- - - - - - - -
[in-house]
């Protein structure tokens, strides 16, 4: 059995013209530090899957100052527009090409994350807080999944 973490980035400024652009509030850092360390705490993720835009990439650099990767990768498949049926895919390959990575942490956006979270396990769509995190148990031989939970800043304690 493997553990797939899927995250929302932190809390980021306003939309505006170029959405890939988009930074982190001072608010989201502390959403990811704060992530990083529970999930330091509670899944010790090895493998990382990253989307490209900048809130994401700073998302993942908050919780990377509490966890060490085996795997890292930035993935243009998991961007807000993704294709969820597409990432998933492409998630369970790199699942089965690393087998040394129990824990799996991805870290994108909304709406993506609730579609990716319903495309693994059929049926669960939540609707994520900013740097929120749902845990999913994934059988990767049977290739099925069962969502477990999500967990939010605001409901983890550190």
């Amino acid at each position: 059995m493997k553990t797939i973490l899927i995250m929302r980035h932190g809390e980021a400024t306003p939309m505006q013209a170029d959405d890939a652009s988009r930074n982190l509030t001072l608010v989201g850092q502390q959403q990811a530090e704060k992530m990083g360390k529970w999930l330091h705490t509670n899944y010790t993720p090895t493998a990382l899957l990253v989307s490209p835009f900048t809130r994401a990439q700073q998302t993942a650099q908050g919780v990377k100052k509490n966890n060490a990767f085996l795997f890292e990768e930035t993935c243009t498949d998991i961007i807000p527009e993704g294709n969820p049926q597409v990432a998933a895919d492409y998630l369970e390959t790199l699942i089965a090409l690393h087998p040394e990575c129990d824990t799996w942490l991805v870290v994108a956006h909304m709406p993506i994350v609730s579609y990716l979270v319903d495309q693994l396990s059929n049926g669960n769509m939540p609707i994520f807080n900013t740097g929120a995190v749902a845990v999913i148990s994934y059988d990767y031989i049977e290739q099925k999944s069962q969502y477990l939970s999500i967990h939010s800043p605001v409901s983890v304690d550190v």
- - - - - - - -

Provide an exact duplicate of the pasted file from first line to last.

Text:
[in-house]
């Protein structure tokens, strides 16, 4: 059995013209530090899957100052527009090409994350807080999944 973490980035400024652009509030850092360390705490993720835009990439650099990767990768498949049926895919390959990575942490956006979270396990769509995190148990031989939970800043304690 493997553990797939899927995250929302932190809390980021306003939309505006170029959405890939988009930074982190001072608010989201502390959403990811704060992530990083529970999930330091509670899944010790090895493998990382990253989307490209900048809130994401700073998302993942908050919780990377509490966890060490085996795997890292930035993935243009998991961007807000993704294709969820597409990432998933492409998630369970790199699942089965690393087998040394129990824990799996991805870290994108909304709406993506609730579609990716319903495309693994059929049926669960939540609707994520900013740097929120749902845990999913994934059988990767049977290739099925069962969502477990999500967990939010605001409901983890550190």
């Amino acid at each position: 059995m493997k553990t797939i973490l899927i995250m929302r980035h932190g809390e980021a400024t306003p939309m505006q013209a170029d959405d890939a652009s988009r930074n982190l509030t001072l608010v989201g850092q502390q959403q990811a530090e704060k992530m990083g360390k529970w999930l330091h705490t509670n899944y010790t993720p090895t493998a990382l899957l990253v989307s490209p835009f900048t809130r994401a990439q700073q998302t993942a650099q908050g919780v990377k100052k509490n966890n060490a990767f085996l795997f890292e990768e930035t993935c243009t498949d998991i961007i807000p527009e993704g294709n969820p049926q597409v990432a998933a895919d492409y998630l369970e390959t790199l699942i089965a090409l690393h087998p040394e990575c129990d824990t799996w942490l991805v870290v994108a956006h909304m709406p993506i994350v609730s579609y990716l979270v319903d495309q693994l396990s059929n049926g669960n769509m939540p609707i994520f807080n900013t740097g929120a995190v749902a845990v999913i148990s994934y059988d990767y031989i049977e290739q099925k999944s069962q969502y477990l939970s999500i967990h939010s800043p605001v409901s983890v304690d550190v």